A successful staff regardless of the win-loss record have coaches that will:
• Take ownership for the results of the organization
• No details slip through the cracks or are overlooked
• Coaches take pride in their job and their unit
• The entire staff works TOGETHER in collaboration to achieve results
Why? Because accountability is a broader concept than responsibility—it’s something you do to yourself, not something that someone does to you. It’s with this version of accountability that coaches not only take accountability for the results they need their group to achieve individually but for results that they are not 100% in control of. Teams that display positive accountability have a culture that hold themselves accountable for the ultimate results of the TEAM.
Personal accountability as a coach is a personal choice to rise above your own circumstances and demonstrate the ownership necessary for achieving desired results, which may or may not be wins and losses. If you as a coach (whether you are or are not in a position of control) can switch the staff’s mindset to one of positive personal accountability you will see positive results. In my research I have found 10 Accountability Traits for coaches that are at the core of “taking accountability.” Accountable individuals, teams, and organizations are good at:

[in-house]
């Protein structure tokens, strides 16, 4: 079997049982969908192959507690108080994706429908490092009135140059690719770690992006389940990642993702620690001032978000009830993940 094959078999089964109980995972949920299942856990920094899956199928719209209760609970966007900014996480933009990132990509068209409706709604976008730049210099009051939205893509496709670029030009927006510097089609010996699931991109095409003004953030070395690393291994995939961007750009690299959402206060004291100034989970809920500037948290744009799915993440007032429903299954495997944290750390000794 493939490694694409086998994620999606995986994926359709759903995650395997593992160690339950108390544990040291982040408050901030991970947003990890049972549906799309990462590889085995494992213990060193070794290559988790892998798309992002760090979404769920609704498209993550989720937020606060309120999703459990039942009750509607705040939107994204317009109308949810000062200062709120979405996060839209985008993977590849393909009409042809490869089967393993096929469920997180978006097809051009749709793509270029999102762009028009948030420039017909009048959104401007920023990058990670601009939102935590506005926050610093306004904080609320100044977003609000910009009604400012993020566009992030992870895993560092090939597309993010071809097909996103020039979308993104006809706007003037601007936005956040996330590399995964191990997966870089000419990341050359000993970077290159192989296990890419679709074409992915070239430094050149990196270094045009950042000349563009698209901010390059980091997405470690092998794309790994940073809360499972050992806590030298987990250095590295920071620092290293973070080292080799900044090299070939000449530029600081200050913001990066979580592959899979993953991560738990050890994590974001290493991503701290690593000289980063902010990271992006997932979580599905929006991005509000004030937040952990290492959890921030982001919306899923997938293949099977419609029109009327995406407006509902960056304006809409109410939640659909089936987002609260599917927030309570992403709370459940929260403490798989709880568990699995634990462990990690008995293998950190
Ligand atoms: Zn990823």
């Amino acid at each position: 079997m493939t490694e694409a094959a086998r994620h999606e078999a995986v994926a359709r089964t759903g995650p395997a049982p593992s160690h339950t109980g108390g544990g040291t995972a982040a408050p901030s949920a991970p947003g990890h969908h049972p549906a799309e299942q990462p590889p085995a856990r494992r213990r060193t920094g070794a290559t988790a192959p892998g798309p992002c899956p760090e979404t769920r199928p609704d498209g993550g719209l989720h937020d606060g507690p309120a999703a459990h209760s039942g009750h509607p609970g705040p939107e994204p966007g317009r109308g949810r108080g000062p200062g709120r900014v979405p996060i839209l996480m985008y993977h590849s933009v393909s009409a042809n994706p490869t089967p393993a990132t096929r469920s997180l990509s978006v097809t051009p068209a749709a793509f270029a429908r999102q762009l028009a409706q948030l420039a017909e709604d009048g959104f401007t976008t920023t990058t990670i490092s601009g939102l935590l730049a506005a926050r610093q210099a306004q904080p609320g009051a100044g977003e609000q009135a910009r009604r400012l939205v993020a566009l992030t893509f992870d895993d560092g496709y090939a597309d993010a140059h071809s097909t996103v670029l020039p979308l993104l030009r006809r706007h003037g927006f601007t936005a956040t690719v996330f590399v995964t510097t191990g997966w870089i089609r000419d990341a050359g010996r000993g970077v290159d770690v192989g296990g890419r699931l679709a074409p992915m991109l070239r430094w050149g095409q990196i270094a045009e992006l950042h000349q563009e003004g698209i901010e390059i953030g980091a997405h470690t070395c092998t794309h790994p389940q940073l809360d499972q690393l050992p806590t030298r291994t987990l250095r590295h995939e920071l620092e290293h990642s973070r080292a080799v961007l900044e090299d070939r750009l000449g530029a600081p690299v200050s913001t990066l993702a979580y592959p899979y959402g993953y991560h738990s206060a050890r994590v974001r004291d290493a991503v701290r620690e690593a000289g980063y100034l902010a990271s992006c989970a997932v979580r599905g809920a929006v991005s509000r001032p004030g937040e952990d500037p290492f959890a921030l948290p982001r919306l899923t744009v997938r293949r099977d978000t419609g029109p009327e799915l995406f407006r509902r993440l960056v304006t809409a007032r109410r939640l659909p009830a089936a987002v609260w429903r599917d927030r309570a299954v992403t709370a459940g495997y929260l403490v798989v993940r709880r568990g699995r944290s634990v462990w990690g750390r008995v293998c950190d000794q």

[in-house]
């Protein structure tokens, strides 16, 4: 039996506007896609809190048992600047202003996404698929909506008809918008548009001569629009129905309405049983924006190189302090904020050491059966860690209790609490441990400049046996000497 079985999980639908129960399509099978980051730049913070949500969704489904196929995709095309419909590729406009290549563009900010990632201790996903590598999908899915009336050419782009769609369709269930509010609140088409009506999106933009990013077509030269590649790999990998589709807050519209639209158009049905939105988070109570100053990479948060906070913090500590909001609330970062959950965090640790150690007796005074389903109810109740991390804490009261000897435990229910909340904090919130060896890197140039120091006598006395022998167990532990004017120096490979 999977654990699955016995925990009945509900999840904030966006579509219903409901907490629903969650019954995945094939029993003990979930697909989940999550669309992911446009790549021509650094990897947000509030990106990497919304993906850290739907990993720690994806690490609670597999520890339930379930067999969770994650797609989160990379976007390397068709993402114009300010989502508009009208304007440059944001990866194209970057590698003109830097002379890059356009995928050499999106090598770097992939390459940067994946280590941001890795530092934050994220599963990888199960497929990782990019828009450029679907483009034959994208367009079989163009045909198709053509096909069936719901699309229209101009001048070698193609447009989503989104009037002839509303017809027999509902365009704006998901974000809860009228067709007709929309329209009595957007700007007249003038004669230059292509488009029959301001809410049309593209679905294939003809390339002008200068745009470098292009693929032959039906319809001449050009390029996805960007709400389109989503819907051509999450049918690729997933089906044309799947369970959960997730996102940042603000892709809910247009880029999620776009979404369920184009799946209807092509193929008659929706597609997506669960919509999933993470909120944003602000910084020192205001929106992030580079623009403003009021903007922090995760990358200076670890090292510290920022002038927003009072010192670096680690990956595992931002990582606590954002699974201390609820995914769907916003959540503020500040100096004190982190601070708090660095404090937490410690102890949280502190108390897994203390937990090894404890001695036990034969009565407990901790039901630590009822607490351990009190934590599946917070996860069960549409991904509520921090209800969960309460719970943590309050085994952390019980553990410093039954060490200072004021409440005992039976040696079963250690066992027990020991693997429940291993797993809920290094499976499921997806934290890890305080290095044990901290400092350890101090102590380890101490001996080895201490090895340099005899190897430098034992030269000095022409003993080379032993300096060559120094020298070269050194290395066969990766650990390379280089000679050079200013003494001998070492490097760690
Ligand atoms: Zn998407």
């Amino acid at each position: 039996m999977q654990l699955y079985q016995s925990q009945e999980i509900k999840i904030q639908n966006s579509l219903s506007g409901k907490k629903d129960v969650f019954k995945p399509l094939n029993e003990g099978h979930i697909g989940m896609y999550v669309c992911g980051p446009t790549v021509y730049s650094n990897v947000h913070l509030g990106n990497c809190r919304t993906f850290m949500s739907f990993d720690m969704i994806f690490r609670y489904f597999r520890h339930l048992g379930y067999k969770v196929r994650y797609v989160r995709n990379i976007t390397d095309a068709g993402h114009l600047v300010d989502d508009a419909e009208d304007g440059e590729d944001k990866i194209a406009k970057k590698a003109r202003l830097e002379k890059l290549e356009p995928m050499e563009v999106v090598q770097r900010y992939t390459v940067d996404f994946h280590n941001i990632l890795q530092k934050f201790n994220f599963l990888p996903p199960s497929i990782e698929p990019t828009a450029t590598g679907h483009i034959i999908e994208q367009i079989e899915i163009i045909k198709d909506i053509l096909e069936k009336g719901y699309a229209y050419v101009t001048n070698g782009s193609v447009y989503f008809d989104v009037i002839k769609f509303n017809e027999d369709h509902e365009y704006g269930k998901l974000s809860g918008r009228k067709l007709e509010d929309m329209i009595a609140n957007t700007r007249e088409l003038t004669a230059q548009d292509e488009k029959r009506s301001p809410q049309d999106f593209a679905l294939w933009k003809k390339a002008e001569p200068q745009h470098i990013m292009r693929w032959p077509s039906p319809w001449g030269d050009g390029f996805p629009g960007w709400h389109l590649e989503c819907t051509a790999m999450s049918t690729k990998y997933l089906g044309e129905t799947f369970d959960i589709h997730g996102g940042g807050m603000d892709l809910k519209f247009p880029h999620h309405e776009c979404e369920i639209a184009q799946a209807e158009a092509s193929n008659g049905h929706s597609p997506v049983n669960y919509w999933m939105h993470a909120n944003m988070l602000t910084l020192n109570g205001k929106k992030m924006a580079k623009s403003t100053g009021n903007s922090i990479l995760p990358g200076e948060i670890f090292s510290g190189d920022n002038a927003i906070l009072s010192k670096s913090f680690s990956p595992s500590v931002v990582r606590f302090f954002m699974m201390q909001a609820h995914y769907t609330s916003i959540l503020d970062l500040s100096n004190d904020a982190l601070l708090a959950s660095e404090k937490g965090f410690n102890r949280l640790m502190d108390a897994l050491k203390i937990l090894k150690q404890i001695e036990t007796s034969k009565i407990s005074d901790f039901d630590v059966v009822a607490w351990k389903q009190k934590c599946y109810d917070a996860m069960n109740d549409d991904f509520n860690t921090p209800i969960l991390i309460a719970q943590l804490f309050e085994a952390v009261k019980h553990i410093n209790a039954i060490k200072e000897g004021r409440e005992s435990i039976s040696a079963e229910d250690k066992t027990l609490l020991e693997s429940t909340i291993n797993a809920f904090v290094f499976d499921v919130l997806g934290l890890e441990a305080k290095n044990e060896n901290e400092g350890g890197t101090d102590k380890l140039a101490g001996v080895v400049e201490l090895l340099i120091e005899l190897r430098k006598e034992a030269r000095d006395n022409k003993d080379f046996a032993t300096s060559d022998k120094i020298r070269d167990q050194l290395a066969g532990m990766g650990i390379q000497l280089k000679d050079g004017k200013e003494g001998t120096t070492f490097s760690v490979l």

1. Being personally invested and constantly asking “What else can I do?”
2. Ensuring your coaching is aligned with expectations
3. Build an "Environment of Trust" with collaboration from entire staff (Def & Off)
4. Communicating openly and candidly to include asking for and offering feedback
5. Being Honest and Open; Sometimes saying the Hard Things
6. Learning from both successes and failures
7. Acting on the feedback you receive from the Coordinator or Head Coach
8. Creatively dealing with obstacles not complaining about them
9. Tracking progress with Grades and Transparent Statistics
10. Doing the things, we say we will do
These traits are proven and are the mandatory actions that create the process of taking positive accountability. You as a coach should adopt the right mindset and live by these traits. I would say that you’ll quickly realize that accountability is not assigned, it is chosen.